Skip to 8 minutes and 8 seconds So we have to be concerned about the dose the volume the elimination rate constant and the dosing interval when we’re talking specifically about values of Cmax and Cmin. This is illustrated in these two serum level charts. When we increase K as shown by the red curve, you can see the the steeper slope the more rapid decline in serum concentration which right after the first dose causes Cmin to be lowered. And because Cmin is lower, when we give a dose the Cmax is going to be lower as well. When we increase tau as shown on the right set of curves, a much longer tau allows greater time for the serum concentration to fall.
Skip to 8 minutes and 55 seconds So after the first dosing interval, Cmin is much less than it would be at the end of a shorter dosing interval. So this just illustrates that increasing either K or tau will lower the Cmin and also lower the Cmax. What affects area under the curve? As you recall, there’s two equations that we utilize routinely to determine area under the curve. One is the concentration at time 0 divided by the elimination rate constant and also we can use the dose divided by the clearance. With either of these equations we can see that the tau and volume of distribution don’t matter. So changes in tau volume are not going to affect the drugs area under the curve.
Skip to 9 minutes and 46 seconds What effects the values of Cmax minus Cmin and also the concentration at time 0. Both of these values and these are equivalent or equal to dose over volume. Remember the C, the concentration at time 0 is simply the concentration results from a dose and a given volume when the initial concentration is 0. However, the same dynamic applies when we give a dose to a patient who’s standing at a Cmin. Whatever that level of Cmin is. The dose over volume determines how much that serum concentration will increase up to the Cmax. So Cmax minus Cmin and C at time 0 are identical that are equal to dose over volume.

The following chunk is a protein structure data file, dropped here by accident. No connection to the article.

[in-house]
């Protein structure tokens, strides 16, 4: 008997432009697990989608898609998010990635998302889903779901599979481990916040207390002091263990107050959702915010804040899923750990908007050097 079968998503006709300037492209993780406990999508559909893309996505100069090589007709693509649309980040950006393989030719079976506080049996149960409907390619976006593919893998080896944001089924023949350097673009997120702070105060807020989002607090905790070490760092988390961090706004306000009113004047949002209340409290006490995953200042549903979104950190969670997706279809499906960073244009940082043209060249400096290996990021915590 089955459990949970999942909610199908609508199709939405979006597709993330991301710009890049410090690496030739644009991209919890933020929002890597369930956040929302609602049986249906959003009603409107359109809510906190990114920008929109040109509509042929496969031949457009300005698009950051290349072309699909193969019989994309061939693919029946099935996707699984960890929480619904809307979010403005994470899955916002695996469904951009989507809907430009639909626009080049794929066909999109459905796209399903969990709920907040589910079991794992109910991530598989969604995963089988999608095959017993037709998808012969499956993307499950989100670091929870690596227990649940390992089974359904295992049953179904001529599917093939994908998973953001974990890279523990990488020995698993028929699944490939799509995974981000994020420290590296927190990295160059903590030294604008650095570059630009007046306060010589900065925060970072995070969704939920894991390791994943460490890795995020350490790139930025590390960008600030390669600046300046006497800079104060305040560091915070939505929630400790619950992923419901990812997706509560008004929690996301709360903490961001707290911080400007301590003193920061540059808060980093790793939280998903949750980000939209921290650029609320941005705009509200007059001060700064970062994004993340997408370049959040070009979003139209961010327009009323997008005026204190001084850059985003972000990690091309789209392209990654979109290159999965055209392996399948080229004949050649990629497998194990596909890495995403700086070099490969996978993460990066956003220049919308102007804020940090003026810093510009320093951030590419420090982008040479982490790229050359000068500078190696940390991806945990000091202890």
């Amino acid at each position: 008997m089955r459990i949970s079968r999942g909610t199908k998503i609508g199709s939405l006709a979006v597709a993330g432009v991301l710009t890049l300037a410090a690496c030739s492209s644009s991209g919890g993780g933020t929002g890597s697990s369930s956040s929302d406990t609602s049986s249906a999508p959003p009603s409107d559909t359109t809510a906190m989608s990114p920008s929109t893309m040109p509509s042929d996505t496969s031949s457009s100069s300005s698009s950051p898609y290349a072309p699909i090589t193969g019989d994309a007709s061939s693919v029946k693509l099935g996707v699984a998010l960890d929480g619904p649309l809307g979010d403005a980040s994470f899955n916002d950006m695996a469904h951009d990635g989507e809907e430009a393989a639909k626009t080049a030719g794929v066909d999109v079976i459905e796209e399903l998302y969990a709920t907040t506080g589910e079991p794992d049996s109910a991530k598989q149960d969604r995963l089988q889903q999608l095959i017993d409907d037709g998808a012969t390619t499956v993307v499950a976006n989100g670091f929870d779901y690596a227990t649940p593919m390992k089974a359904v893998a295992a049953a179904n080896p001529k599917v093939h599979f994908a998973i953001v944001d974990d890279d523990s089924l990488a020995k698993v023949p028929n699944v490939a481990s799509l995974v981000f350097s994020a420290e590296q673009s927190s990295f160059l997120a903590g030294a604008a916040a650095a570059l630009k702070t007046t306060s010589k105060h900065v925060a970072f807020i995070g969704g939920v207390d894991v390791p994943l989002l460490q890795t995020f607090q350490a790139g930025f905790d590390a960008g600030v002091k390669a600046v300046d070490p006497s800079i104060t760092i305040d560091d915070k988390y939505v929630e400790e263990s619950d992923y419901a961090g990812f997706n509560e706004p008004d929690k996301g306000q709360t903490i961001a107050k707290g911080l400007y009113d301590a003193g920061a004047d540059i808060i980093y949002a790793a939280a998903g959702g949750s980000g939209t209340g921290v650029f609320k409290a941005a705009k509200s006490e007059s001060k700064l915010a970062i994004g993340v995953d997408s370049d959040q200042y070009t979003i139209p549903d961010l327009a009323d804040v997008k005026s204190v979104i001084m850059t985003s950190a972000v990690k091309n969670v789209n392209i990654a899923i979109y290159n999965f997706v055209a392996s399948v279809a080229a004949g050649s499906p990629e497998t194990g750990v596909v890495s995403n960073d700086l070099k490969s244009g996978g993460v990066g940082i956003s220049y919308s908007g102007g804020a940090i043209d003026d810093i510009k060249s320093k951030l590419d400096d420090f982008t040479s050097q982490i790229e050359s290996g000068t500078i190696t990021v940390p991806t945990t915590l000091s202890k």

Skip to 10 minutes and 36 seconds So what we can we can gather from these relationships is that the elimination rate constant the clearance and the dosing interval tau do not matter when we’re talking about Cmax, -Cmin and the C at times 0. This is illustrated again as we increase the K. We can see that even though Cmin is lower and Cmax is lower. The difference between Cmax, -Cmin does not change. It depends on dose over volume. Likewise and the curves on the right, when we increase the dosing interval. Although Cmax and Cmin are both lower in red curves because of the longer dosing interval, the difference between Cmax and Cmin is the same. It does not change because it’s dependent only on dose and value.
Skip to 11 minutes and 31 seconds It’s 10 milligrams per liter in both cases.
How to predict changes in serum concentration?
We can learn the timing to measure serum levels in this part.
Besides, we need to know which factor(s) affects Cav,ss ? Which factor(s) affects Cmax,ss and Cmin,ss? The relationship between k, dosing interval (tau), and serum concentration (C) is the key in this section.
Does tau or volume affect the AUC? Does k or clearance affect C0? Please leave your answer below.
Please check the related file for week 3 course slides for your reference.
Prof. Daniel L. Brown